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Support for Hospice continues despite slow LHIN process

Hospice Prince Edward Board president Birgit Langwisch

While the wheels at the South East Local Health Integration Network (LHIN) turn slowly, Hospice Prince Edward will explore interim plans to move toward its goal of creating a community residential home in the County.
Following a year of planning, presentations and reports from local and outside agencies, the SELHIN notified Hospice Prince Edward this month that it will be holding off on making any residential hospice funding decisions until a review of “hospice service sustainability in the region” is completed.
“That’s expected to be finalized by February 2013,” Board president Birgit Langwisch told members and friends at the Hospice Prince Edward annual general meeting, Thursday. “Like many of you, I am tired of waiting. We want, need and deserve this kind of end-of-life care in our community. Last week, even before we received notice of this review, our board met to do some strategic thinking and planning – wanting to cover all our bases, no matter how long the funding decision might take.”
The meeting, she said, unveiled an interim plan to work with other agencies (such as Community Care Access Centre and the PE Family Health Team) to devise innovative ways to deliver residential hospice care while they await the SELHIN funding.
“We don’t know exactly what this ‘plan B’ will look like yet,” said Langwisch. “But if you know of someone who has a location that might be suitable for residential hospice beds – even one or two – and wants to donate space, now is the time to let us know that. We are open to possibility.”
Hospice will also ask its members and friends to participate in a letter campaign urging strong support for the project.
“We know that we can count on you. You have made that utterly clear and we want you to know that you can count on us to keep going every step of the way along our residential hospice path until we achieve what this community has told us with their words, and their dollars, that they desire.”

In November, County council approved, in principle, a proposal from Hospice Prince Edward to turn Benson Hall in Picton into a residential hospice facility to provide end-of-life care on a 24-hour basis, by professional staff and volunteers in a home-like setting at no cost to the client.
The residential hospice represents a community-based initiative between multiple partners — the municipality, Hospice Prince Edward, the Picton Rotary Club, the Family Health Team, Quinte Health Care, individual donors and many community volunteers.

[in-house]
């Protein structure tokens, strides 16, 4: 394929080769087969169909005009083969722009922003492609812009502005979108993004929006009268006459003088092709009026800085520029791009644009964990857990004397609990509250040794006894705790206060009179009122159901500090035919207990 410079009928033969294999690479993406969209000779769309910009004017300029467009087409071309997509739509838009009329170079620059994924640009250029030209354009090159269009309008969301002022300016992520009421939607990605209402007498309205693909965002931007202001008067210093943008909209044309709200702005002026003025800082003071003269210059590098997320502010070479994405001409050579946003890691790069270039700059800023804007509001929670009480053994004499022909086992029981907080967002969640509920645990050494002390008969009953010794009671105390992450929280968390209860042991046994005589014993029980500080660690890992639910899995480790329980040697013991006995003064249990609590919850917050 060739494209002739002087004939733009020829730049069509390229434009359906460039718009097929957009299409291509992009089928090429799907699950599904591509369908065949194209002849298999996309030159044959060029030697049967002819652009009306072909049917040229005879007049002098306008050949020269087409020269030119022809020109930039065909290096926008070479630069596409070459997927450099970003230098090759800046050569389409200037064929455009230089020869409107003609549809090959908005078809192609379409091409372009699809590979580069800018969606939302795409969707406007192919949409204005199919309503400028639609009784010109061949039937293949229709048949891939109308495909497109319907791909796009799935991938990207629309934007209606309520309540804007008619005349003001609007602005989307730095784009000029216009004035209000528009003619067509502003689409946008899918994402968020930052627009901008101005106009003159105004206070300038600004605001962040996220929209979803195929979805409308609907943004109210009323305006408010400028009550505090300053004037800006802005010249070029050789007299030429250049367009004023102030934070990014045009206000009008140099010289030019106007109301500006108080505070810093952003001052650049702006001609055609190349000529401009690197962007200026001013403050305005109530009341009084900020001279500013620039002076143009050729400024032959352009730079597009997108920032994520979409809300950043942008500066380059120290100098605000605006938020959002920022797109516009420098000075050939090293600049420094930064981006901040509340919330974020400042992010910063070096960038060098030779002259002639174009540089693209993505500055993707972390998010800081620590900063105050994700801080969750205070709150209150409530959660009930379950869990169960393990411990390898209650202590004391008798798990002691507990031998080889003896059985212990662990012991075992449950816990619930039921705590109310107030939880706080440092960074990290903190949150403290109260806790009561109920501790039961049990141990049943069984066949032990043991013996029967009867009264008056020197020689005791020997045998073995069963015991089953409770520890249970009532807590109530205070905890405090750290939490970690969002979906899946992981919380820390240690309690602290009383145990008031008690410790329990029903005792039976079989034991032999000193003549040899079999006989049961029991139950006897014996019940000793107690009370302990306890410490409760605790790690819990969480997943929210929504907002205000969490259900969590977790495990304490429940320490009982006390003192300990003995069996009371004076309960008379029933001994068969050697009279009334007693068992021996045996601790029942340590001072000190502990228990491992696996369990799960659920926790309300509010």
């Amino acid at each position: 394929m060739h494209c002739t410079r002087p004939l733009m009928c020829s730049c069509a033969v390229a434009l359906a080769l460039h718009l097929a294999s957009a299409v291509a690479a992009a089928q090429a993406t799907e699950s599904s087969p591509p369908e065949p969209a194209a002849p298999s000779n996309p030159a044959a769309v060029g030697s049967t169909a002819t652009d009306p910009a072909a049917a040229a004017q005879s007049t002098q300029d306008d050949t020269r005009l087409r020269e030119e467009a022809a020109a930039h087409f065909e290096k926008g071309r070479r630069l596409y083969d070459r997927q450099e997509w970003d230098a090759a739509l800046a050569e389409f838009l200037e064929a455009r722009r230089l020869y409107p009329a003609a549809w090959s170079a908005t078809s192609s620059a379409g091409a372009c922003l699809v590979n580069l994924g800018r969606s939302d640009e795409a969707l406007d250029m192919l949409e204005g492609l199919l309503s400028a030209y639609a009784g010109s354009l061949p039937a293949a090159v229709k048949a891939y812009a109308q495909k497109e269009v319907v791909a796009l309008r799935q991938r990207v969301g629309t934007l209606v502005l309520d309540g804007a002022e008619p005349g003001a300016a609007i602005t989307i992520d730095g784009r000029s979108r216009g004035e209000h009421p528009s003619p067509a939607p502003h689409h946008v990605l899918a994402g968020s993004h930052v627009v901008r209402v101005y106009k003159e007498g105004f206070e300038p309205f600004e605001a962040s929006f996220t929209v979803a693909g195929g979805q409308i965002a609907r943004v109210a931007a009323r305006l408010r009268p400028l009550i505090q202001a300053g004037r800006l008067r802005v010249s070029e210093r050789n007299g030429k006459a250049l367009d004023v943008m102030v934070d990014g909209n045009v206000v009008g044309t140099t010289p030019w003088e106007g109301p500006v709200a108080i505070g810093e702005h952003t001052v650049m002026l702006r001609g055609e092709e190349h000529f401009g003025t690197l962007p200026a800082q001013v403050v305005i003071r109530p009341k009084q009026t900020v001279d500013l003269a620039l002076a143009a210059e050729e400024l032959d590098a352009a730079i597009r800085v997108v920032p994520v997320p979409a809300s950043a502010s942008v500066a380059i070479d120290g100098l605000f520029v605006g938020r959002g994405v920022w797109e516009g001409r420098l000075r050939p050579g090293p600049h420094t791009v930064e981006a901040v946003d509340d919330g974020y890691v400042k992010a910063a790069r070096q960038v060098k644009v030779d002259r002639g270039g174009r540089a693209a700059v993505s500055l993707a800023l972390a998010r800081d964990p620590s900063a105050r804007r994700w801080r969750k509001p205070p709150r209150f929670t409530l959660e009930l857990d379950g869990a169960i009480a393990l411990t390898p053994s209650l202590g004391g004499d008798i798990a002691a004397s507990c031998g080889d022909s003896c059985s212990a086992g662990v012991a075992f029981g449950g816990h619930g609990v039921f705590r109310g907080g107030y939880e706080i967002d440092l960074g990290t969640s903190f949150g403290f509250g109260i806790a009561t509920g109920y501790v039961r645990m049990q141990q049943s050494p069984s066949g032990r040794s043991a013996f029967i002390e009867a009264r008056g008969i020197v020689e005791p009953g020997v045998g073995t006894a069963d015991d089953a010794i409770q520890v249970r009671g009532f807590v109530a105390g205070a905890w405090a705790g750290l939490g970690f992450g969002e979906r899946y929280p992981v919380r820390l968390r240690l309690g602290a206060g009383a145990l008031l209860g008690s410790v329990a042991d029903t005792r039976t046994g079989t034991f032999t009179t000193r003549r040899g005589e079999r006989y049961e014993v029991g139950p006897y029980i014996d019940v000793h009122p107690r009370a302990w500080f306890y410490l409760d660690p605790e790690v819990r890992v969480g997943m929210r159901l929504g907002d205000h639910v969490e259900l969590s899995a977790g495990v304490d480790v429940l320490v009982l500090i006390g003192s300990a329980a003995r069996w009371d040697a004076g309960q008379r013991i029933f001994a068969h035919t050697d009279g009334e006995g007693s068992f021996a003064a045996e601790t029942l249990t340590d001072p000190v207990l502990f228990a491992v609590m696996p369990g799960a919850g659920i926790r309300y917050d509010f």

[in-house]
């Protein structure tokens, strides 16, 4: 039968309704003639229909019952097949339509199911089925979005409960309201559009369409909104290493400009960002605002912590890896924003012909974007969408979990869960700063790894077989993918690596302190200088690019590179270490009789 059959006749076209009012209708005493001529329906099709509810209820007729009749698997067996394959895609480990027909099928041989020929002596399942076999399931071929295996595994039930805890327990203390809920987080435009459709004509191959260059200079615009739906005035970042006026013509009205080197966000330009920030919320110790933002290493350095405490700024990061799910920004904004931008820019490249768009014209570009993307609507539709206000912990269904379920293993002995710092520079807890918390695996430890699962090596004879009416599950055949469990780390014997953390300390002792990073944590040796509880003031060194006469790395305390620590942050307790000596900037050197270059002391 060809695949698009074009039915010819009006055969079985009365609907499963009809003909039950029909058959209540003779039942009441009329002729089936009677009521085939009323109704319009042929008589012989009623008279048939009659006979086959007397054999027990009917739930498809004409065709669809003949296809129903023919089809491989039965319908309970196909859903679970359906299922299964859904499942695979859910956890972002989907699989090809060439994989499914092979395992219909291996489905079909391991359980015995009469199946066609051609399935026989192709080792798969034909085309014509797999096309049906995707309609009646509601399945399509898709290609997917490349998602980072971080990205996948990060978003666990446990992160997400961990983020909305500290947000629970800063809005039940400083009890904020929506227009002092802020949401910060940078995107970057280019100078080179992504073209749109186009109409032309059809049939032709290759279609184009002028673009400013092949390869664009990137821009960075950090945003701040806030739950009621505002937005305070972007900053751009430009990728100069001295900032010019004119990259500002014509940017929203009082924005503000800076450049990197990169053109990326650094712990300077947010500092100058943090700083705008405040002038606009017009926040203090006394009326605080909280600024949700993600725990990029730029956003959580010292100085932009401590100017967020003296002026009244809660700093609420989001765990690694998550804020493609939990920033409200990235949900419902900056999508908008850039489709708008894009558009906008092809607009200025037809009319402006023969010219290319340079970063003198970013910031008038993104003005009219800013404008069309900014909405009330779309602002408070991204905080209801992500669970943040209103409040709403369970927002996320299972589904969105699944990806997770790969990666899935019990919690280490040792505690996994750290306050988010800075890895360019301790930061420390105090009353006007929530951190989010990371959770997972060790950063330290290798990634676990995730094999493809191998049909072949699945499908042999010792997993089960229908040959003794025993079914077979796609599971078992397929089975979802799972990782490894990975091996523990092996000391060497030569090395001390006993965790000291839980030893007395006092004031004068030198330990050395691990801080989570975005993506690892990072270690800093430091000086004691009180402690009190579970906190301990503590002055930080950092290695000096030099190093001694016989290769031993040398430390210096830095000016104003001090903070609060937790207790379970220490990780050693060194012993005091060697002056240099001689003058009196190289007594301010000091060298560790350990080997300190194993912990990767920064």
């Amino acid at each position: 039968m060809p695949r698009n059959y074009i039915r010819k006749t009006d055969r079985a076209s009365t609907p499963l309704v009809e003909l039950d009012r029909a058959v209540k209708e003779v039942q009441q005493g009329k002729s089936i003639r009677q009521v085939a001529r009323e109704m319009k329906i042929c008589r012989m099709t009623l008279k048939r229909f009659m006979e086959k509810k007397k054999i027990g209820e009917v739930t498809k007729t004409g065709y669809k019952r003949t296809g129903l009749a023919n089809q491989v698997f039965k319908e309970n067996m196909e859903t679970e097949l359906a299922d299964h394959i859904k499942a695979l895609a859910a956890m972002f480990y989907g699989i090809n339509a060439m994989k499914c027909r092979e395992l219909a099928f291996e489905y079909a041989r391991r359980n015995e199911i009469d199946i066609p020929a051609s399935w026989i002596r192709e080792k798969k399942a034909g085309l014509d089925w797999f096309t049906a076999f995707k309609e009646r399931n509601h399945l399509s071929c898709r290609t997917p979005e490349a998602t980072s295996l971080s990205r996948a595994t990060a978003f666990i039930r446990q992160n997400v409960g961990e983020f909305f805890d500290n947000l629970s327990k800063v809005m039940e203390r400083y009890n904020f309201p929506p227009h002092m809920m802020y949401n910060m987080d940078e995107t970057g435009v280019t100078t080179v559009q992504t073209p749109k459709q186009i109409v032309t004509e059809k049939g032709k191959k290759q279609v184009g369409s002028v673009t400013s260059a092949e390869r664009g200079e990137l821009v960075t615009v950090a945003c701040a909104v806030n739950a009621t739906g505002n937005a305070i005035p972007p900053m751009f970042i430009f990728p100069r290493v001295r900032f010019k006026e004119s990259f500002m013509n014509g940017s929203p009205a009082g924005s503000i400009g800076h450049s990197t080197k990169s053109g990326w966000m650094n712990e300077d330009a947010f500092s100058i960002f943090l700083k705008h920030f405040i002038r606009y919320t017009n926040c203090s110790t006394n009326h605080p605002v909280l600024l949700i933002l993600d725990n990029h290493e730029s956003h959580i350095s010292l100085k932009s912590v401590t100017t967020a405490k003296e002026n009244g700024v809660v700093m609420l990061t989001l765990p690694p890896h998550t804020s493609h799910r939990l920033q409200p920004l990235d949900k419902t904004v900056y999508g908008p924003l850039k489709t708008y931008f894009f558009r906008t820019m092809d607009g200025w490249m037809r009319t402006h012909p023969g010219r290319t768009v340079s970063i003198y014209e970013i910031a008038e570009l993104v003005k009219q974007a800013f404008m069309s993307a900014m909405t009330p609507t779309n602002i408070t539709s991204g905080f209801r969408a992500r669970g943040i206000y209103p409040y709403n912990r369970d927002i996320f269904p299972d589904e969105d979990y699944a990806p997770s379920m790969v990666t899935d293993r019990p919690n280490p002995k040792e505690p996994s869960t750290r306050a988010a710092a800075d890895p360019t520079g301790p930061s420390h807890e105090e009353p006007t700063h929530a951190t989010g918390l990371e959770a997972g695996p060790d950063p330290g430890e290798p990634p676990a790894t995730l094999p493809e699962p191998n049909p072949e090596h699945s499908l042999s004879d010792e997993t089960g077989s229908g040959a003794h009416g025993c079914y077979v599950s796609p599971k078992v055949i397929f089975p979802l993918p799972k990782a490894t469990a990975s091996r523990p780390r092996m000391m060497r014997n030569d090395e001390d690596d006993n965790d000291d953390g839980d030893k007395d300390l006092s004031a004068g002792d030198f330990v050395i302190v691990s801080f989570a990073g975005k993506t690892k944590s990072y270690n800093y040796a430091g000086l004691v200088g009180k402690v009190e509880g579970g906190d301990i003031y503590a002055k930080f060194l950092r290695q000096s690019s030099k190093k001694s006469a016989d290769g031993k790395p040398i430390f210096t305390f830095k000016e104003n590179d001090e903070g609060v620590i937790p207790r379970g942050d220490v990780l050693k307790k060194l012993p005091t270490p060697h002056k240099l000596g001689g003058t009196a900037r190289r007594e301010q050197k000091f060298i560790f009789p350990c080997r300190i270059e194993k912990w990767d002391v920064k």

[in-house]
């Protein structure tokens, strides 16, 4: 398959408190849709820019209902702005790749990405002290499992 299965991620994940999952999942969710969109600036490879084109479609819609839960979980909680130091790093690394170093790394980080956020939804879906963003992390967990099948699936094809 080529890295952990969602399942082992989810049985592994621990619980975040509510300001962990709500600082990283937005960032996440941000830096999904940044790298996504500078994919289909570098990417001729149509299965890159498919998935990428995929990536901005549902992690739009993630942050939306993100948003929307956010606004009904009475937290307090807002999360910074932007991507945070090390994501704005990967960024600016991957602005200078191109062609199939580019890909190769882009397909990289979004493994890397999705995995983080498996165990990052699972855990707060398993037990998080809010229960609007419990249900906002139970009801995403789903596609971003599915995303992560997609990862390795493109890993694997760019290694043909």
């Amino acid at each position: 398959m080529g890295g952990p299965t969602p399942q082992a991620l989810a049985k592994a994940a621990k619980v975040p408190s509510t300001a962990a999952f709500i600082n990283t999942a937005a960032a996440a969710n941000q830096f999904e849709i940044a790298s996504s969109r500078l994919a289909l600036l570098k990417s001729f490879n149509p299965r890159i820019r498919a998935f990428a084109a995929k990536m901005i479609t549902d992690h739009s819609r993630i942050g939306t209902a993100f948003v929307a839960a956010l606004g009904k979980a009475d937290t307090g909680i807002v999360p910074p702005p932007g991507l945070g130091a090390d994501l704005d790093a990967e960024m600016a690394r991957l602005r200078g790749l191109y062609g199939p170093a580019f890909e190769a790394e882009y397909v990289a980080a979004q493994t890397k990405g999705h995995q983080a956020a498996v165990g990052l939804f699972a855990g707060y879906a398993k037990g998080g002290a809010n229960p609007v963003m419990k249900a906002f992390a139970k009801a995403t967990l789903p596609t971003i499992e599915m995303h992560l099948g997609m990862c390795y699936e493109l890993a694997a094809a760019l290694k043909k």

With funding from the SELHIN, Trillium Foundation, and a variety of fundraising activities and the generosity of citizens, Hospice Prince Edward provided services free of charge in 2010-2011 to 189 people.

In May, organizers had hoped to raise $15,000 during Hospice Prince Edward’s first Hike for Hospice and witnessed the community collect more than $52,000. In June, more than 800 County residents raised their coffee cups in support of Hospice Prince Edward and gathered $22,500 toward the development of the facility during the first Largest Coffee Morning held in about 50 homes, churches and coffee shops.

“We have come a long way this year toward our goal,” said Langwisch. “Over and over again this past year I have felt so proud and so humbled, at the same time, to be living out our vision – Supporting the journey of living with dying – and to be living it out with the talented and committed people in this community.”

In May, the LHIN told hospice it was awaiting information in two reports – one commissioned by the LHIN itself and once by the Ministry of Health through Hospice Palliative Care Ontario.

“Right now, the Ministry of Health and our SELHIN have those two reports in hand,” said Langwisch. “The first, written by the South Eastern Ontario Palliative and End-of-Life Care Network, is an excellent document and is now posted on our website. It lays out a clear, evidence-based rationale of the need for residential homes in our region and also recommends a phased-in implementation plan for meeting that need. We are thrilled that our project is named as part of the first wave (year one) in the implementation timeline 2012-2013 ‘pending our readiness and the approval of our business case’ by the LHIN and the Network.

“The other report, The Rural Residential Hospice Report, lays the groundwork for smaller, rural hospices that meet the standards set by Hospice Palliative Care Ontario to receive the same funding already in place for urban 10-bed residential hospices. This is great news for us because it levels the playing field and just as important, this report also recommends our project be funded.”

Hospice Prince Edward Executive Director Nancy Parks, earlier this year, was appointed to the newly created Rural Residential Hospice Working Group created by the Hospice Palliative Care Ontario Association to guide development of rural residential hospice models for rural communities.

At Thursday’s meeting, Mary Camp, Robert Cowan and Anne Wait were welcomed to the board of Hospice Prince Edward, joining Stacey Hatch, Linda Jackson, Bob McKittrick, Joscelyn Matthewman, Linda Middleton, Debbie MacDonald Moynes and Langwisch.

Members and guests watched five new information videos that will soon be launched on the Hospice Prince Edward website in conjunction with a newspaper campaign in conjunction with hospices in Quinte and Kingston.

Support of Hospice continues with a $2 donation campaign at Sobey’s in Picton from Oct. 1-7; the annual Shred-A-Thon Oct. 27 at Home Hardware and the first Gala for Hospice – Autumn Leaves – set for Nov. 17 at the Wellington Community Centre. Tickets for the gala available by contacting co-chairs Dr. Joshua and Que Colby at or the Hospice Prince Edward Office at 476-2181 x 4253.

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